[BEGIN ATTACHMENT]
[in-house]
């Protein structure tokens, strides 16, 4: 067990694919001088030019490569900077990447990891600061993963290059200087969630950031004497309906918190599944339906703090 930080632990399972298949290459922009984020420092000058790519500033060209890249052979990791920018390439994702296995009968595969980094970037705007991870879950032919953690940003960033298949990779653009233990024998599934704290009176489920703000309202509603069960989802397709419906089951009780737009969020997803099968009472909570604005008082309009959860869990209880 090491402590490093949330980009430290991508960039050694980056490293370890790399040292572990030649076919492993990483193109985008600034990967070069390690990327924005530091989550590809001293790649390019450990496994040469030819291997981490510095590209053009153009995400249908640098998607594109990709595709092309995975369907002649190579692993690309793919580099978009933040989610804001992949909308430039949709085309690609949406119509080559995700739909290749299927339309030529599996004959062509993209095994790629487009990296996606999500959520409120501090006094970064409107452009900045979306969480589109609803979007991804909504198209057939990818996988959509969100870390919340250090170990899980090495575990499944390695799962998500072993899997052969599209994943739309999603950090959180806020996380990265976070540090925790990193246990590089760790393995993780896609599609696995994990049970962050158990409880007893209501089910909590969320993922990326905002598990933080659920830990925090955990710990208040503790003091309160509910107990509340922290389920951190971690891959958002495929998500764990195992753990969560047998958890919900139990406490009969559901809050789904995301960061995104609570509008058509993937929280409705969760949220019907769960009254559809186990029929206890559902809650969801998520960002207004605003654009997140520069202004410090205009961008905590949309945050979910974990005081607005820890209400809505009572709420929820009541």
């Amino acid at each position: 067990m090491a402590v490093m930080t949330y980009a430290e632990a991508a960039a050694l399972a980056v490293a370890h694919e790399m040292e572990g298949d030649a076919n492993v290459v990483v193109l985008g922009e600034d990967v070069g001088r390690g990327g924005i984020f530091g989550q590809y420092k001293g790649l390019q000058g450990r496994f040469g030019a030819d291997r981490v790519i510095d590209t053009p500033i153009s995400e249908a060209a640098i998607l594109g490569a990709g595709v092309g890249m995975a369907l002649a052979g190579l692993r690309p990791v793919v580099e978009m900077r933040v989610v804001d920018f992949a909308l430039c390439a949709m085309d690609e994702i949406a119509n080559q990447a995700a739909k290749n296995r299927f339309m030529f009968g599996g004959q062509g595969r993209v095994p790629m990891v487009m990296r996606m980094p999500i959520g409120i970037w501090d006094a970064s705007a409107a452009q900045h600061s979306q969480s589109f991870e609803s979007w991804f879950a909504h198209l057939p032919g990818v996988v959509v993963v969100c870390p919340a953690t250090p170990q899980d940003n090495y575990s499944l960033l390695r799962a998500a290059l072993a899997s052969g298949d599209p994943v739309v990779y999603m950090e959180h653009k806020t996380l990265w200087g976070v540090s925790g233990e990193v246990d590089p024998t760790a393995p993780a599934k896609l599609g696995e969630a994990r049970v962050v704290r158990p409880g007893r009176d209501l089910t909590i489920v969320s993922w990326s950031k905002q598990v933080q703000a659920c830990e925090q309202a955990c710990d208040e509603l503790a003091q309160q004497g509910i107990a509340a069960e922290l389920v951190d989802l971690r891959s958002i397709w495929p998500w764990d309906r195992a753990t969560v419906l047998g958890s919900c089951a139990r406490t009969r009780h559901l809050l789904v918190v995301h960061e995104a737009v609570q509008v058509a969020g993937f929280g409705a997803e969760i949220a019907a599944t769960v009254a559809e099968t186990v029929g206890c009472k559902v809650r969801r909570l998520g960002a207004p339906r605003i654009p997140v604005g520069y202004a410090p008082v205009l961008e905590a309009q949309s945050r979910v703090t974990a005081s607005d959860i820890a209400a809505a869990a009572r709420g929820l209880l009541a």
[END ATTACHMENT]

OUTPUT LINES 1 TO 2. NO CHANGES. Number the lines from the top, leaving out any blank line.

[in-house]
């Protein structure tokens, strides 16, 4: 067990694919001088030019490569900077990447990891600061993963290059200087969630950031004497309906918190599944339906703090 930080632990399972298949290459922009984020420092000058790519500033060209890249052979990791920018390439994702296995009968595969980094970037705007991870879950032919953690940003960033298949990779653009233990024998599934704290009176489920703000309202509603069960989802397709419906089951009780737009969020997803099968009472909570604005008082309009959860869990209880 090491402590490093949330980009430290991508960039050694980056490293370890790399040292572990030649076919492993990483193109985008600034990967070069390690990327924005530091989550590809001293790649390019450990496994040469030819291997981490510095590209053009153009995400249908640098998607594109990709595709092309995975369907002649190579692993690309793919580099978009933040989610804001992949909308430039949709085309690609949406119509080559995700739909290749299927339309030529599996004959062509993209095994790629487009990296996606999500959520409120501090006094970064409107452009900045979306969480589109609803979007991804909504198209057939990818996988959509969100870390919340250090170990899980090495575990499944390695799962998500072993899997052969599209994943739309999603950090959180806020996380990265976070540090925790990193246990590089760790393995993780896609599609696995994990049970962050158990409880007893209501089910909590969320993922990326905002598990933080659920830990925090955990710990208040503790003091309160509910107990509340922290389920951190971690891959958002495929998500764990195992753990969560047998958890919900139990406490009969559901809050789904995301960061995104609570509008058509993937929280409705969760949220019907769960009254559809186990029929206890559902809650969801998520960002207004605003654009997140520069202004410090205009961008905590949309945050979910974990005081607005820890209400809505009572709420929820009541």